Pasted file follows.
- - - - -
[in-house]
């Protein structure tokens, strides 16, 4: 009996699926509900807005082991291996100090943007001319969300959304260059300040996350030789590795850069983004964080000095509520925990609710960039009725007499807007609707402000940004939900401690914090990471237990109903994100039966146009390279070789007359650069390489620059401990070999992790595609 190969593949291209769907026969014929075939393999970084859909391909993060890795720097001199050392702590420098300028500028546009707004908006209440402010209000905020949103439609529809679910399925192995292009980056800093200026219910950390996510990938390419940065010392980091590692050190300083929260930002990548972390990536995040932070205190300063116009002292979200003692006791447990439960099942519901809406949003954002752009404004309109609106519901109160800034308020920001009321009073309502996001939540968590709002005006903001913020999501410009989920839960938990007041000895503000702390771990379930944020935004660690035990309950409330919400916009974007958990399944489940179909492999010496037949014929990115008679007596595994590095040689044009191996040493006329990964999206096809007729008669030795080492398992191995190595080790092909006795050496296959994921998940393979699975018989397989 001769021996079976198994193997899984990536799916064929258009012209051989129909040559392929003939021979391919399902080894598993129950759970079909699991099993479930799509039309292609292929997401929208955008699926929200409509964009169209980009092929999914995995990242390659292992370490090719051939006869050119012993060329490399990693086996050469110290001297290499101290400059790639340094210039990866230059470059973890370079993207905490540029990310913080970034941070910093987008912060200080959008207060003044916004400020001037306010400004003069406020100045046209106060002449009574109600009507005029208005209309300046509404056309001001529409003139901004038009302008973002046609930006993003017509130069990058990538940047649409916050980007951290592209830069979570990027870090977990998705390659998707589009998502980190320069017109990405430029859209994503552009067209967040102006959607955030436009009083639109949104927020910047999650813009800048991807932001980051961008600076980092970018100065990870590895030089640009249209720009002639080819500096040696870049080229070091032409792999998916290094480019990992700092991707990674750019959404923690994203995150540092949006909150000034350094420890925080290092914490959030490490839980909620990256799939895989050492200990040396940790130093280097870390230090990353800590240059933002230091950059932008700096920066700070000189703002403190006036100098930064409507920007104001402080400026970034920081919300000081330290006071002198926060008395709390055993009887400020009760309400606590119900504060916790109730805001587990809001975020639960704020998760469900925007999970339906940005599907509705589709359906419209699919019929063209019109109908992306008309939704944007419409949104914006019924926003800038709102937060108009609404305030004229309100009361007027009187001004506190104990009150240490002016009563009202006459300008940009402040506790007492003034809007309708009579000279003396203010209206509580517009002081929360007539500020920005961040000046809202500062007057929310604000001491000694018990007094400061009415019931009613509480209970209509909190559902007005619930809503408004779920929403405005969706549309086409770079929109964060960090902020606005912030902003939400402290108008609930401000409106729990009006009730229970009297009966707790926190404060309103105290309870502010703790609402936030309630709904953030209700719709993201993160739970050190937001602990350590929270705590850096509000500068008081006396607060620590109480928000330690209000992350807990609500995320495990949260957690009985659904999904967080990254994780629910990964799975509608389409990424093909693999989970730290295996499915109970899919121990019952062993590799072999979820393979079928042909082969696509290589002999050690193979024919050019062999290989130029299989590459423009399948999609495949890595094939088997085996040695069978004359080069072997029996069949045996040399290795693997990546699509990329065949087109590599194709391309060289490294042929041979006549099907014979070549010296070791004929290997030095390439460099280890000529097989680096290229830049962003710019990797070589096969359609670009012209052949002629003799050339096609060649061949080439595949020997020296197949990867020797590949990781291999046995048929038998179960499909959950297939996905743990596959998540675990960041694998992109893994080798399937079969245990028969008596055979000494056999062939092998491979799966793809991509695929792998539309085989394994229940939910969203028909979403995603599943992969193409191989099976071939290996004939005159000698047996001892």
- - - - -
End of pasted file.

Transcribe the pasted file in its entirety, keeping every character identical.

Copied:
[in-house]
């Protein structure tokens, strides 16, 4: 009996699926509900807005082991291996100090943007001319969300959304260059300040996350030789590795850069983004964080000095509520925990609710960039009725007499807007609707402000940004939900401690914090990471237990109903994100039966146009390279070789007359650069390489620059401990070999992790595609 190969593949291209769907026969014929075939393999970084859909391909993060890795720097001199050392702590420098300028500028546009707004908006209440402010209000905020949103439609529809679910399925192995292009980056800093200026219910950390996510990938390419940065010392980091590692050190300083929260930002990548972390990536995040932070205190300063116009002292979200003692006791447990439960099942519901809406949003954002752009404004309109609106519901109160800034308020920001009321009073309502996001939540968590709002005006903001913020999501410009989920839960938990007041000895503000702390771990379930944020935004660690035990309950409330919400916009974007958990399944489940179909492999010496037949014929990115008679007596595994590095040689044009191996040493006329990964999206096809007729008669030795080492398992191995190595080790092909006795050496296959994921998940393979699975018989397989 001769021996079976198994193997899984990536799916064929258009012209051989129909040559392929003939021979391919399902080894598993129950759970079909699991099993479930799509039309292609292929997401929208955008699926929200409509964009169209980009092929999914995995990242390659292992370490090719051939006869050119012993060329490399990693086996050469110290001297290499101290400059790639340094210039990866230059470059973890370079993207905490540029990310913080970034941070910093987008912060200080959008207060003044916004400020001037306010400004003069406020100045046209106060002449009574109600009507005029208005209309300046509404056309001001529409003139901004038009302008973002046609930006993003017509130069990058990538940047649409916050980007951290592209830069979570990027870090977990998705390659998707589009998502980190320069017109990405430029859209994503552009067209967040102006959607955030436009009083639109949104927020910047999650813009800048991807932001980051961008600076980092970018100065990870590895030089640009249209720009002639080819500096040696870049080229070091032409792999998916290094480019990992700092991707990674750019959404923690994203995150540092949006909150000034350094420890925080290092914490959030490490839980909620990256799939895989050492200990040396940790130093280097870390230090990353800590240059933002230091950059932008700096920066700070000189703002403190006036100098930064409507920007104001402080400026970034920081919300000081330290006071002198926060008395709390055993009887400020009760309400606590119900504060916790109730805001587990809001975020639960704020998760469900925007999970339906940005599907509705589709359906419209699919019929063209019109109908992306008309939704944007419409949104914006019924926003800038709102937060108009609404305030004229309100009361007027009187001004506190104990009150240490002016009563009202006459300008940009402040506790007492003034809007309708009579000279003396203010209206509580517009002081929360007539500020920005961040000046809202500062007057929310604000001491000694018990007094400061009415019931009613509480209970209509909190559902007005619930809503408004779920929403405005969706549309086409770079929109964060960090902020606005912030902003939400402290108008609930401000409106729990009006009730229970009297009966707790926190404060309103105290309870502010703790609402936030309630709904953030209700719709993201993160739970050190937001602990350590929270705590850096509000500068008081006396607060620590109480928000330690209000992350807990609500995320495990949260957690009985659904999904967080990254994780629910990964799975509608389409990424093909693999989970730290295996499915109970899919121990019952062993590799072999979820393979079928042909082969696509290589002999050690193979024919050019062999290989130029299989590459423009399948999609495949890595094939088997085996040695069978004359080069072997029996069949045996040399290795693997990546699509990329065949087109590599194709391309060289490294042929041979006549099907014979070549010296070791004929290997030095390439460099280890000529097989680096290229830049962003710019990797070589096969359609670009012209052949002629003799050339096609060649061949080439595949020997020296197949990867020797590949990781291999046995048929038998179960499909959950297939996905743990596959998540675990960041694998992109893994080798399937079969245990028969008596055979000494056999062939092998491979799966793809991509695929792998539309085989394994229940939910969203028909979403995603599943992969193409191989099976071939290996004939005159000698047996001892």